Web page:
Elsewhere monthlies

This is the monthly archive for September 2006.

29 September 2006

Good Agile, Bad Agile

About software development in general, and software development at Google in particular.

Fortunately I've never heard of Agile Programming, and after reading this article I'll give it a wide berth whenever I encounter it.

Incidentally, Google's way of working (as portrayed here) reminds me of the heady hype days when I worked for a fast-growing Web site creation company. Looking back, I can see we were trying to do something akin to what Google's doing, but it didn't quite work out; especially because just at the time I felt I began to understand how the company should operate, the Dot-Bust happened, project and other managers finally subdued the last spots of engineer resistance, and working at the company became boring.

I wish this article had been written back then. It'd helped me a lot convincing my bosses that we were on the right track.

Theory | Permalink

28 September 2006

for in Intrigue

Douglas Crockford explains the finer points and dangers of the for in loop.

Core | Permalink

26 September 2006


This site is an excellent showcase of DHTML effects—in the good sense of the word (we'd almost forget there is such a sense). Gerard Ferrandez has created a brilliant cascade of intriguing effects that somehow reminds me of Literary Moose's ground-breaking CSS work.

Besides, Ferrandez is (also) a real designer instead of just a programmer who just wants to show how nifty he is but can't tell a font size from a colour scheme. That doesn't mean the programming side of things has been forgotten; every script can be viewed and copied easily and will satisfy even the most arduously object-oriented programmer.

This site is more than worth sharing. Unfortunately, judging by the rather crappy sites (hotscripts.com? scripts.com?) it links to, it hasn't yet found its way into the standard list of great JavaScript sites. Let's therefore give Gerard Ferrandez the acclaim he deserves. Please link to his site. It's more than worth it.

Showcases | Permalink

A forensic analysis of the IE6 BackgroundImageCache command identifier

How to prevent IE6 from sending requests for cached images.

IE | Permalink

Web Directions North

John Allsopp, too, wishes to conquer the entire world. The first step is a hook-up with Derek Featherstone and Dave Shea to dominate Canada.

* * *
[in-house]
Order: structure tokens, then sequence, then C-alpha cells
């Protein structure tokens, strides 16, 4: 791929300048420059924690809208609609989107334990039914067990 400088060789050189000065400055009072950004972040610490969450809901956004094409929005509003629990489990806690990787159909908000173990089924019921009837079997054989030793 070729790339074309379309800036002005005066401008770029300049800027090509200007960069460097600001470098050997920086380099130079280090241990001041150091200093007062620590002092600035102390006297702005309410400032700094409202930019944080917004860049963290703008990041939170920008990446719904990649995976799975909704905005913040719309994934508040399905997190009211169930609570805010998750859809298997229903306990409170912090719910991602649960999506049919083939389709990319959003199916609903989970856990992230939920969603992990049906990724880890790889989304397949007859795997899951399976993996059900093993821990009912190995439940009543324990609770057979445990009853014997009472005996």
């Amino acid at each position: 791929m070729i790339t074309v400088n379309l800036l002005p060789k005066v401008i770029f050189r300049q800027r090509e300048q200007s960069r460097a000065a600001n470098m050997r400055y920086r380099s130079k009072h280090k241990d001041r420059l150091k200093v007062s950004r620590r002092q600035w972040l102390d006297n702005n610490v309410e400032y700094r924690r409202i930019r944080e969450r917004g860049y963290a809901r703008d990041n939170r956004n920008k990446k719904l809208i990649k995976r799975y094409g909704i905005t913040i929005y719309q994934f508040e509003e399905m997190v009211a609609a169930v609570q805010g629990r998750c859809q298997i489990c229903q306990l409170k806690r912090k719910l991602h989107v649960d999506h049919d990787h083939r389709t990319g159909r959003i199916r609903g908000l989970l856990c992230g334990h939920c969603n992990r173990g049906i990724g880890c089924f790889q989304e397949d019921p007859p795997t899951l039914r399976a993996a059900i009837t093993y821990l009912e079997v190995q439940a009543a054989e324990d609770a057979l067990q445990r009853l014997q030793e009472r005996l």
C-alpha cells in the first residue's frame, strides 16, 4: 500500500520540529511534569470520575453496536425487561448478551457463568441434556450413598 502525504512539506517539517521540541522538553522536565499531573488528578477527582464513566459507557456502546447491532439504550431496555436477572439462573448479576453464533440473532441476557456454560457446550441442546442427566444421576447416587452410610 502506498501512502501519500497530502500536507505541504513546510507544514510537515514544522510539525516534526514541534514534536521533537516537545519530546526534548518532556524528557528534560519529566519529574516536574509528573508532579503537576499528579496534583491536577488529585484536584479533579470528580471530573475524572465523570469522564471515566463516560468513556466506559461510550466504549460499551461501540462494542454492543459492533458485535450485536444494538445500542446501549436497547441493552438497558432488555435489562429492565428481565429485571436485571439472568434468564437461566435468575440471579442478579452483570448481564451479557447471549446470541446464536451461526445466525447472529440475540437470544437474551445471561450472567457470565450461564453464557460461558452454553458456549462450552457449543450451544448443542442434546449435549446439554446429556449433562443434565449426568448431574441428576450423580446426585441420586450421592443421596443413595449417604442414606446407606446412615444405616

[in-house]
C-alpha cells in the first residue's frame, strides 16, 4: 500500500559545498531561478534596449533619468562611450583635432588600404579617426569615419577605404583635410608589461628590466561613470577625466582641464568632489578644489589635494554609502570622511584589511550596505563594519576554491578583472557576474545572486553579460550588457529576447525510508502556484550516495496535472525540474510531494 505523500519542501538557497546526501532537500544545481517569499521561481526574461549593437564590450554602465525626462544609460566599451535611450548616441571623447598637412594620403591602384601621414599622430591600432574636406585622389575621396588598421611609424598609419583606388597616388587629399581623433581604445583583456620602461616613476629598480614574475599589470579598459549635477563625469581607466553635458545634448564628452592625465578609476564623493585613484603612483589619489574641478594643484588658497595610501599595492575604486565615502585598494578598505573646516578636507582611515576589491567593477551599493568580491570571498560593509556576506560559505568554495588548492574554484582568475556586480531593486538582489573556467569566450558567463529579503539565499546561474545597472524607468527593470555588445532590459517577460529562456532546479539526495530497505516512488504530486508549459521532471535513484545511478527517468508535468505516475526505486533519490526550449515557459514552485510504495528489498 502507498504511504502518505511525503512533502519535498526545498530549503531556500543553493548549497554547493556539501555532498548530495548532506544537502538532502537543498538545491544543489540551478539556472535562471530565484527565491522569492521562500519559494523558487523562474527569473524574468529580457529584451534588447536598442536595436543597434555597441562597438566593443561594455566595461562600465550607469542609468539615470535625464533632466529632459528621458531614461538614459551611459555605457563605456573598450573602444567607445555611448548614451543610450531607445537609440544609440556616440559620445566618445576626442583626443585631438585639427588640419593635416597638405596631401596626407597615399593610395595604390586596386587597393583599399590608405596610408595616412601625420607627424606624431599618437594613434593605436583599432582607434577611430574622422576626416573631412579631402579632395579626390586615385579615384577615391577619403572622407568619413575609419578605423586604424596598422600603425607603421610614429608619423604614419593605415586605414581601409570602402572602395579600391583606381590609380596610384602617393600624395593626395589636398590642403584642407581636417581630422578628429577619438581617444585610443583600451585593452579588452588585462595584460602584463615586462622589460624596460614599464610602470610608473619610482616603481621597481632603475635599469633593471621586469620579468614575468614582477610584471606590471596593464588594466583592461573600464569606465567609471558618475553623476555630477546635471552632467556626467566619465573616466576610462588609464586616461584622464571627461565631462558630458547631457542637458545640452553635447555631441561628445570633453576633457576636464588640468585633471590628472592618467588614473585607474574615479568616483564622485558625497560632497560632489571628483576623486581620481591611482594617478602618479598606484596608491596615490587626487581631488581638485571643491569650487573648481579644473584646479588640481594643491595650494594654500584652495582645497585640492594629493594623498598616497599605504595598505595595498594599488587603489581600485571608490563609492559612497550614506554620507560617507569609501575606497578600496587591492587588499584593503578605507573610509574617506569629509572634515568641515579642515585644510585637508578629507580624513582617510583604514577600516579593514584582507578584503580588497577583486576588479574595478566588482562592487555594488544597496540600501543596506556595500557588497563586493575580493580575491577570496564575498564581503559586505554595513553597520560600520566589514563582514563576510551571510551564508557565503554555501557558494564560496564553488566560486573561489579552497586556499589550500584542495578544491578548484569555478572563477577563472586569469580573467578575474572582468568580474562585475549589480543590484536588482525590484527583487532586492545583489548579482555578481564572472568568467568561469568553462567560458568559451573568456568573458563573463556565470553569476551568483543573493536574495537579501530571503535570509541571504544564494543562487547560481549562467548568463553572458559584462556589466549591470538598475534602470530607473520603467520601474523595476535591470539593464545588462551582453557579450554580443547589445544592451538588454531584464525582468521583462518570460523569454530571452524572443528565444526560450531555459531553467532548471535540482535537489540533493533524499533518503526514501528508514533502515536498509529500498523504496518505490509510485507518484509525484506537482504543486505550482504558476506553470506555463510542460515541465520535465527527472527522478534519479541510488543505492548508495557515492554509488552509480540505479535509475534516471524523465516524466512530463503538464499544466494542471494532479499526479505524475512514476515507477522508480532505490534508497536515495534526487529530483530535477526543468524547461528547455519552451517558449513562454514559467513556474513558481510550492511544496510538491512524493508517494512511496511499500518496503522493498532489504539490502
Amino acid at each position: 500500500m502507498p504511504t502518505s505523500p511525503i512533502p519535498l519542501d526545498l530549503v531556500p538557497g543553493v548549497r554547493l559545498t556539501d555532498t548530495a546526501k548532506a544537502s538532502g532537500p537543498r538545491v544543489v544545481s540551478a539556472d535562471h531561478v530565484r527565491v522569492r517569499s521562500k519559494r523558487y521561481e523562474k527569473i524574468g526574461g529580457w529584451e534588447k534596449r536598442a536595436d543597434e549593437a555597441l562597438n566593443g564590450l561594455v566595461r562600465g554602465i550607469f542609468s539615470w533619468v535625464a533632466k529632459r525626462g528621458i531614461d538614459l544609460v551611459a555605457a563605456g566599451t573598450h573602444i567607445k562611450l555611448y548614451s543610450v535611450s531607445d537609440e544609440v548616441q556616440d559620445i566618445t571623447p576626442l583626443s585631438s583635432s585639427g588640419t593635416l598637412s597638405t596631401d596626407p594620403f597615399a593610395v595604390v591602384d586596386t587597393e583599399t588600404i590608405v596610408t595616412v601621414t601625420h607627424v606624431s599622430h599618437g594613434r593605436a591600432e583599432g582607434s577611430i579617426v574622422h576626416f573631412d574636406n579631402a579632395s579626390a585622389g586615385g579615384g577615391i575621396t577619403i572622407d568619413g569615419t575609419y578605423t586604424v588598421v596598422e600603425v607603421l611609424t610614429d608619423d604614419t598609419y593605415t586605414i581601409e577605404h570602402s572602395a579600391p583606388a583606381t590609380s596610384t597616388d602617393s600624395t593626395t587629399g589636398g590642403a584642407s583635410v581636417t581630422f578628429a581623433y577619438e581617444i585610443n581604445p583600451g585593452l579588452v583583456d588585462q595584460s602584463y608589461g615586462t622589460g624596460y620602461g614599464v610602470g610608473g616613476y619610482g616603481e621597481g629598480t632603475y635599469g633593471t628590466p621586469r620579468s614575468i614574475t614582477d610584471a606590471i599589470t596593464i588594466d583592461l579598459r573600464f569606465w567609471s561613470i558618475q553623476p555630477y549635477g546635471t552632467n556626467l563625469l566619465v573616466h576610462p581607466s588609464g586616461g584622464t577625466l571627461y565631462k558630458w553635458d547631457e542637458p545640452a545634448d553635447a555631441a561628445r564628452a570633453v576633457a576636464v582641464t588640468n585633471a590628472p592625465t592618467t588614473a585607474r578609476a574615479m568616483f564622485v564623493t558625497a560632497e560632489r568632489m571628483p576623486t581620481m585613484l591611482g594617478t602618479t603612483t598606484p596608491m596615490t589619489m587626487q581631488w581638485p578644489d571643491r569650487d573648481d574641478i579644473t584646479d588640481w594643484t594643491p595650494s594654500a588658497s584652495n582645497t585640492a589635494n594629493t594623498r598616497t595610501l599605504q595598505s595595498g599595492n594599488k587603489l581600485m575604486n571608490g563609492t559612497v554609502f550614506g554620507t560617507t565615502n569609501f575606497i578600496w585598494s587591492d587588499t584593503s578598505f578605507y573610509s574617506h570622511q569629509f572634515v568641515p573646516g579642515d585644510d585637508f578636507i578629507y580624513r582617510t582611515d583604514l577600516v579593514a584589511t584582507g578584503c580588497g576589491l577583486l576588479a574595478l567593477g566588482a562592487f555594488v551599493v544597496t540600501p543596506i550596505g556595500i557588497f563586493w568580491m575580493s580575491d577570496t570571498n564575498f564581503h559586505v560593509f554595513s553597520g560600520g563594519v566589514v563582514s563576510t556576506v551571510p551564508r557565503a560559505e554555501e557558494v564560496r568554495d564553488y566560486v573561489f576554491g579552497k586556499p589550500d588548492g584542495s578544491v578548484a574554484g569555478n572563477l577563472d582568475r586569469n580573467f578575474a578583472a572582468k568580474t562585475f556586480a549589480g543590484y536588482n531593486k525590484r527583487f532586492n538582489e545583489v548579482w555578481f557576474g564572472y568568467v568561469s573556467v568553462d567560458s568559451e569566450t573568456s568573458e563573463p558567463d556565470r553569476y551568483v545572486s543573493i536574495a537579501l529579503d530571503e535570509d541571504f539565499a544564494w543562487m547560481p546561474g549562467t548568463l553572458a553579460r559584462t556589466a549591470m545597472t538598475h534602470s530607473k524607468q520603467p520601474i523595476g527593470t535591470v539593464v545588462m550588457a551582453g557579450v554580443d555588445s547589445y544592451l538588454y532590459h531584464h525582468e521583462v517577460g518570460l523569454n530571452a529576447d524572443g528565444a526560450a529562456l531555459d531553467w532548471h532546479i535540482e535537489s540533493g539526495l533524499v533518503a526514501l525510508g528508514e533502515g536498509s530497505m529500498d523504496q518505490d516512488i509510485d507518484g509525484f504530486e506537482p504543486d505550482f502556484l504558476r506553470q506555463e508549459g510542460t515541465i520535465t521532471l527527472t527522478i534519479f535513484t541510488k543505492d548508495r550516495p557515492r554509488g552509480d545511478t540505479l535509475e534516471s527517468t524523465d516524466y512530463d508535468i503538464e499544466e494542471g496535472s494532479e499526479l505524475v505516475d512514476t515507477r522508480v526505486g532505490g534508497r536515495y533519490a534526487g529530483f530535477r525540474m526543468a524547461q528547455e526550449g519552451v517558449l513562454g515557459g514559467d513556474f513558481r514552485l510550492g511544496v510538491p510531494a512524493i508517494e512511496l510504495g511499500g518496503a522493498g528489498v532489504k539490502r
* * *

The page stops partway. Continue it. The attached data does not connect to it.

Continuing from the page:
Conferences | Permalink

25 September 2006

W3C Change: Full Independence

Eric proposes:

Transform the W3C from a member-funded organization to a financially independent entity.

The best idea of his series, but it'll likely be the most difficult one to implement.

Standards/W3C | Permalink

Yahoo! Developer Day Sept. 29: Speaker & Workshop Schedule

Well, look at that lineup. I'd love to hear Douglas Crockford's talk, but unfortunately my budget doesn't accomodate a weekend in San Francisco.

Conferences | Permalink

22 September 2006

@media goes global: Europe, Asia, and America

Apparently Patrick Griffiths has a grand and cunning plan to conquer the entire world. I wish him luck.

Conferences | Permalink

Understanding HTML, XML and XHTML

The difference between HTML and XHTML (and XML) explained once more. Lucid overview.

HTML | Permalink

IE7 JavaScript Improvements

IE 7's JavaScript now runs much, much faster than before. Dean Edwards has the details; and Chris Wilson has confirmed them.

IE, JavaScript | Permalink

21 September 2006

The IE7 User-Agent String

It turns out that there are still sites that block IE 7 because (presumably) it isn't IE 6! Once again proof that browser detection is like putting guns in the hands of idiots.

The IE team has added a navigator.userAgent-spoofer that allows users to send IE 6 strings to such sites. Although this is the only possible solution from MS's point of view, it's still a sad comment on the state of the Web.

IE | Permalink

20 September 2006

Diversity thoughts

Rachel Andrew shares some of her thoughts on web diversity.

Society | Permalink